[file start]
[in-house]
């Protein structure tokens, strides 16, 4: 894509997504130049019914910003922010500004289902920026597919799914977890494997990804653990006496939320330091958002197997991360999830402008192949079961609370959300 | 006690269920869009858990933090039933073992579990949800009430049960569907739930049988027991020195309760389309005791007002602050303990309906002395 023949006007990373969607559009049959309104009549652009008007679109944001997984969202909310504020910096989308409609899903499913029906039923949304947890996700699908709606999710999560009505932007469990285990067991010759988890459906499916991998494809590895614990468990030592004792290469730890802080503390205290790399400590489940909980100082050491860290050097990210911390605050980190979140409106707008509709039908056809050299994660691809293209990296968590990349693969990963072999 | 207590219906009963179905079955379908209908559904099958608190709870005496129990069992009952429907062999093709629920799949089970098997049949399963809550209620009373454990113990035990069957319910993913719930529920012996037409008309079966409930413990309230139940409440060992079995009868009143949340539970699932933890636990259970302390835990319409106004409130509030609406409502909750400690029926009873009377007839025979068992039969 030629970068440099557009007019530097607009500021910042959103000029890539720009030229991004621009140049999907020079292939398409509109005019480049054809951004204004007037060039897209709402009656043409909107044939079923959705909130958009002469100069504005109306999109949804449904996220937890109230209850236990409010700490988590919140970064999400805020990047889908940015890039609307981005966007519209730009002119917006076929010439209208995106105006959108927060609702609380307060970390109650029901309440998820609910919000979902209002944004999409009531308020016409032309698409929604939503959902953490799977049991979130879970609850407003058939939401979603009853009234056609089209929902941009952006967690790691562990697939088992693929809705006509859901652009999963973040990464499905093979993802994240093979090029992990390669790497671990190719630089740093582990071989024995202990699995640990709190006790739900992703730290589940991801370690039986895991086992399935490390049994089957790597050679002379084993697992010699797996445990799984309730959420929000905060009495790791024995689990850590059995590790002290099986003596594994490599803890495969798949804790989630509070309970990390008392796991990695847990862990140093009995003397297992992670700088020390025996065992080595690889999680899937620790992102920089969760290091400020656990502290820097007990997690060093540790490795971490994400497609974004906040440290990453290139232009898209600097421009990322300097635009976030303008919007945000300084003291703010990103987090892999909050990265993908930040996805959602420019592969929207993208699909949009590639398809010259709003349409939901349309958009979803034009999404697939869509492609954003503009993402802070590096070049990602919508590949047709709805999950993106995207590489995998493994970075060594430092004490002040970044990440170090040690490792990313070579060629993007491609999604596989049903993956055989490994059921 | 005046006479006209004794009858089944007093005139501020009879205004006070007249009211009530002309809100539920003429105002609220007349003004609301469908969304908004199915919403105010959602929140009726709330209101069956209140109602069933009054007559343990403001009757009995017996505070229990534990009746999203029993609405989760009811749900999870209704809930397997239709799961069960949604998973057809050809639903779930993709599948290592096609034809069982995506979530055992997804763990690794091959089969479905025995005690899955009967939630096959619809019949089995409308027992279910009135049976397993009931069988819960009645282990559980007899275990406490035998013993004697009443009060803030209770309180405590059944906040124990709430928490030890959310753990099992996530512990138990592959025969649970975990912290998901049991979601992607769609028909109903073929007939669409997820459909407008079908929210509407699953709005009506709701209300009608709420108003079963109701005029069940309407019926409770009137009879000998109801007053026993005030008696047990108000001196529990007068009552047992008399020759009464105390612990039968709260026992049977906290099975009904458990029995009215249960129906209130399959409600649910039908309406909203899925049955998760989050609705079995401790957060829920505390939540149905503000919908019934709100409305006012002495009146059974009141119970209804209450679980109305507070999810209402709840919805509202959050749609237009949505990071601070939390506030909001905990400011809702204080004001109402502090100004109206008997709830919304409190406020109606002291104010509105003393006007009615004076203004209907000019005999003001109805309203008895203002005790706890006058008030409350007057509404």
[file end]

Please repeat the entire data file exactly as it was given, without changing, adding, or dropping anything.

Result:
[in-house]
């Protein structure tokens, strides 16, 4: 894509997504130049019914910003922010500004289902920026597919799914977890494997990804653990006496939320330091958002197997991360999830402008192949079961609370959300 | 006690269920869009858990933090039933073992579990949800009430049960569907739930049988027991020195309760389309005791007002602050303990309906002395 023949006007990373969607559009049959309104009549652009008007679109944001997984969202909310504020910096989308409609899903499913029906039923949304947890996700699908709606999710999560009505932007469990285990067991010759988890459906499916991998494809590895614990468990030592004792290469730890802080503390205290790399400590489940909980100082050491860290050097990210911390605050980190979140409106707008509709039908056809050299994660691809293209990296968590990349693969990963072999 | 207590219906009963179905079955379908209908559904099958608190709870005496129990069992009952429907062999093709629920799949089970098997049949399963809550209620009373454990113990035990069957319910993913719930529920012996037409008309079966409930413990309230139940409440060992079995009868009143949340539970699932933890636990259970302390835990319409106004409130509030609406409502909750400690029926009873009377007839025979068992039969 030629970068440099557009007019530097607009500021910042959103000029890539720009030229991004621009140049999907020079292939398409509109005019480049054809951004204004007037060039897209709402009656043409909107044939079923959705909130958009002469100069504005109306999109949804449904996220937890109230209850236990409010700490988590919140970064999400805020990047889908940015890039609307981005966007519209730009002119917006076929010439209208995106105006959108927060609702609380307060970390109650029901309440998820609910919000979902209002944004999409009531308020016409032309698409929604939503959902953490799977049991979130879970609850407003058939939401979603009853009234056609089209929902941009952006967690790691562990697939088992693929809705006509859901652009999963973040990464499905093979993802994240093979090029992990390669790497671990190719630089740093582990071989024995202990699995640990709190006790739900992703730290589940991801370690039986895991086992399935490390049994089957790597050679002379084993697992010699797996445990799984309730959420929000905060009495790791024995689990850590059995590790002290099986003596594994490599803890495969798949804790989630509070309970990390008392796991990695847990862990140093009995003397297992992670700088020390025996065992080595690889999680899937620790992102920089969760290091400020656990502290820097007990997690060093540790490795971490994400497609974004906040440290990453290139232009898209600097421009990322300097635009976030303008919007945000300084003291703010990103987090892999909050990265993908930040996805959602420019592969929207993208699909949009590639398809010259709003349409939901349309958009979803034009999404697939869509492609954003503009993402802070590096070049990602919508590949047709709805999950993106995207590489995998493994970075060594430092004490002040970044990440170090040690490792990313070579060629993007491609999604596989049903993956055989490994059921 | 005046006479006209004794009858089944007093005139501020009879205004006070007249009211009530002309809100539920003429105002609220007349003004609301469908969304908004199915919403105010959602929140009726709330209101069956209140109602069933009054007559343990403001009757009995017996505070229990534990009746999203029993609405989760009811749900999870209704809930397997239709799961069960949604998973057809050809639903779930993709599948290592096609034809069982995506979530055992997804763990690794091959089969479905025995005690899955009967939630096959619809019949089995409308027992279910009135049976397993009931069988819960009645282990559980007899275990406490035998013993004697009443009060803030209770309180405590059944906040124990709430928490030890959310753990099992996530512990138990592959025969649970975990912290998901049991979601992607769609028909109903073929007939669409997820459909407008079908929210509407699953709005009506709701209300009608709420108003079963109701005029069940309407019926409770009137009879000998109801007053026993005030008696047990108000001196529990007068009552047992008399020759009464105390612990039968709260026992049977906290099975009904458990029995009215249960129906209130399959409600649910039908309406909203899925049955998760989050609705079995401790957060829920505390939540149905503000919908019934709100409305006012002495009146059974009141119970209804209450679980109305507070999810209402709840919805509202959050749609237009949505990071601070939390506030909001905990400011809702204080004001109402502090100004109206008997709830919304409190406020109606002291104010509105003393006007009615004076203004209907000019005999003001109805309203008895203002005790706890006058008030409350007057509404």